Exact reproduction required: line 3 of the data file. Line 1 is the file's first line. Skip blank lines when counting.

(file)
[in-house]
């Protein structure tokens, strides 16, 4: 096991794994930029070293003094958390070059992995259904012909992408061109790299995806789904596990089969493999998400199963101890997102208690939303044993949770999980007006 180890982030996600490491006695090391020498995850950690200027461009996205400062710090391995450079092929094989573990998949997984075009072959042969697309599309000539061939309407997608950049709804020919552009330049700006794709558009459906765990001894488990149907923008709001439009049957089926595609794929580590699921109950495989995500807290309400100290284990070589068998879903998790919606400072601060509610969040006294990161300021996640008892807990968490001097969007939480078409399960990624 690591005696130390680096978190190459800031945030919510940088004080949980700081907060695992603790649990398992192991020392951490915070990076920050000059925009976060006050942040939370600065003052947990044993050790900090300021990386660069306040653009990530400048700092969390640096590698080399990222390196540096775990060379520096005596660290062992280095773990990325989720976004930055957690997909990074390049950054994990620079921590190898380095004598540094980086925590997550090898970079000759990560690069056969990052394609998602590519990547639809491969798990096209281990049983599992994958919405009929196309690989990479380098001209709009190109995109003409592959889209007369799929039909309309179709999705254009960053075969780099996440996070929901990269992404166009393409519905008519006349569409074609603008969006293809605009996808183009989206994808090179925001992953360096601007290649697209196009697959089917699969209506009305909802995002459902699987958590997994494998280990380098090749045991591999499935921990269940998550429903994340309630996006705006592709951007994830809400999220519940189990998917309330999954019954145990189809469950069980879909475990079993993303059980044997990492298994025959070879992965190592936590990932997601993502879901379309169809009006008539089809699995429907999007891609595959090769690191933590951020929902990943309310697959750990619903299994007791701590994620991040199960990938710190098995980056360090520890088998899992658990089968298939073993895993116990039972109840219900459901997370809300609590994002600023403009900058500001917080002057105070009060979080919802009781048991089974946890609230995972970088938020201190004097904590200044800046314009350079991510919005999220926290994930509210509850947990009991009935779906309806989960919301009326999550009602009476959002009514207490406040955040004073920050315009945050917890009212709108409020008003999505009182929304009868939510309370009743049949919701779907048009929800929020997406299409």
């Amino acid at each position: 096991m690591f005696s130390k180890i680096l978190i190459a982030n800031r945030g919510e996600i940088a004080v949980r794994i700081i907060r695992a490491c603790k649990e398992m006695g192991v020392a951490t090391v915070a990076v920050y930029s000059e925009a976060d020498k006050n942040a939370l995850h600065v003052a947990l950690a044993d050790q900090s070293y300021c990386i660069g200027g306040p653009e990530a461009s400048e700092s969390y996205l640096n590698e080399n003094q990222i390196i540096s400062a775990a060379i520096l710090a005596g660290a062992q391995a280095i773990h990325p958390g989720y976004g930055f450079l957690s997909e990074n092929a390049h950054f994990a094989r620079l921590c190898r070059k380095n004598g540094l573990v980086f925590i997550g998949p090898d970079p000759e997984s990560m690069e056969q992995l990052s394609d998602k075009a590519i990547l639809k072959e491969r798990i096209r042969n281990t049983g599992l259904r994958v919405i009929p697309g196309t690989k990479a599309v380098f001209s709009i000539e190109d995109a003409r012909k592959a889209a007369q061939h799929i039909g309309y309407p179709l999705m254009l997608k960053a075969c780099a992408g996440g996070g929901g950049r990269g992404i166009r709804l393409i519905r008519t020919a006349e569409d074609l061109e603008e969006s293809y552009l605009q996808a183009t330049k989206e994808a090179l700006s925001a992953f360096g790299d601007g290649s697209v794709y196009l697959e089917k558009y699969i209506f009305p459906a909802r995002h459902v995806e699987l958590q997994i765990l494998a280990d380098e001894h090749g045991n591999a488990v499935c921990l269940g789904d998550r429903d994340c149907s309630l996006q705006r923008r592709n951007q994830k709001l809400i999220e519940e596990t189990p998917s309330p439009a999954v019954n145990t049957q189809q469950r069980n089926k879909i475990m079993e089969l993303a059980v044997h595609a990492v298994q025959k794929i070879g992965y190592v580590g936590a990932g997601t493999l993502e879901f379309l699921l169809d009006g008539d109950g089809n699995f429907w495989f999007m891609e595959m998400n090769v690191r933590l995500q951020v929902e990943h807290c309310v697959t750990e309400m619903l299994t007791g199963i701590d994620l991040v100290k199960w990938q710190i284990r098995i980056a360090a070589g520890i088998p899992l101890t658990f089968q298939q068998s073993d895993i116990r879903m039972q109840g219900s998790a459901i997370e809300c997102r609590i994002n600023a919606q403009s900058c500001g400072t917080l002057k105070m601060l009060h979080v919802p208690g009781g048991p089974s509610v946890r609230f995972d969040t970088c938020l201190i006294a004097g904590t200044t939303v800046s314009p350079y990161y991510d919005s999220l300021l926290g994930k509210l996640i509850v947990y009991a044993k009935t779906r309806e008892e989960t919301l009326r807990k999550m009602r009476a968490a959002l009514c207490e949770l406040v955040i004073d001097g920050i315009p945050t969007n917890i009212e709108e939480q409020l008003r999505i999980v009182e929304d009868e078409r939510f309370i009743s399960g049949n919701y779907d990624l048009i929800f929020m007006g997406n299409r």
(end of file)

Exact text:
């Amino acid at each position: 096991m690591f005696s130390k180890i680096l978190i190459a982030n800031r945030g919510e996600i940088a004080v949980r794994i700081i907060r695992a490491c603790k649990e398992m006695g192991v020392a951490t090391v915070a990076v920050y930029s000059e925009a976060d020498k006050n942040a939370l995850h600065v003052a947990l950690a044993d050790q900090s070293y300021c990386i660069g200027g306040p653009e990530a461009s400048e700092s969390y996205l640096n590698e080399n003094q990222i390196i540096s400062a775990a060379i520096l710090a005596g660290a062992q391995a280095i773990h990325p958390g989720y976004g930055f450079l957690s997909e990074n092929a390049h950054f994990a094989r620079l921590c190898r070059k380095n004598g540094l573990v980086f925590i997550g998949p090898d970079p000759e997984s990560m690069e056969q992995l990052s394609d998602k075009a590519i990547l639809k072959e491969r798990i096209r042969n281990t049983g599992l259904r994958v919405i009929p697309g196309t690989k990479a599309v380098f001209s709009i000539e190109d995109a003409r012909k592959a889209a007369q061939h799929i039909g309309y309407p179709l999705m254009l997608k960053a075969c780099a992408g996440g996070g929901g950049r990269g992404i166009r709804l393409i519905r008519t020919a006349e569409d074609l061109e603008e969006s293809y552009l605009q996808a183009t330049k989206e994808a090179l700006s925001a992953f360096g790299d601007g290649s697209v794709y196009l697959e089917k558009y699969i209506f009305p459906a909802r995002h459902v995806e699987l958590q997994i765990l494998a280990d380098e001894h090749g045991n591999a488990v499935c921990l269940g789904d998550r429903d994340c149907s309630l996006q705006r923008r592709n951007q994830k709001l809400i999220e519940e596990t189990p998917s309330p439009a999954v019954n145990t049957q189809q469950r069980n089926k879909i475990m079993e089969l993303a059980v044997h595609a990492v298994q025959k794929i070879g992965y190592v580590g936590a990932g997601t493999l993502e879901f379309l699921l169809d009006g008539d109950g089809n699995f429907w495989f999007m891609e595959m998400n090769v690191r933590l995500q951020v929902e990943h807290c309310v697959t750990e309400m619903l299994t007791g199963i701590d994620l991040v100290k199960w990938q710190i284990r098995i980056a360090a070589g520890i088998p899992l101890t658990f089968q298939q068998s073993d895993i116990r879903m039972q109840g219900s998790a459901i997370e809300c997102r609590i994002n600023a919606q403009s900058c500001g400072t917080l002057k105070m601060l009060h979080v919802p208690g009781g048991p089974s509610v946890r609230f995972d969040t970088c938020l201190i006294a004097g904590t200044t939303v800046s314009p350079y990161y991510d919005s999220l300021l926290g994930k509210l996640i509850v947990y009991a044993k009935t779906r309806e008892e989960t919301l009326r807990k999550m009602r009476a968490a959002l009514c207490e949770l406040v955040i004073d001097g920050i315009p945050t969007n917890i009212e709108e939480q409020l008003r999505i999980v009182e929304d009868e078409r939510f309370i009743s399960g049949n919701y779907d990624l048009i929800f929020m007006g997406n299409r």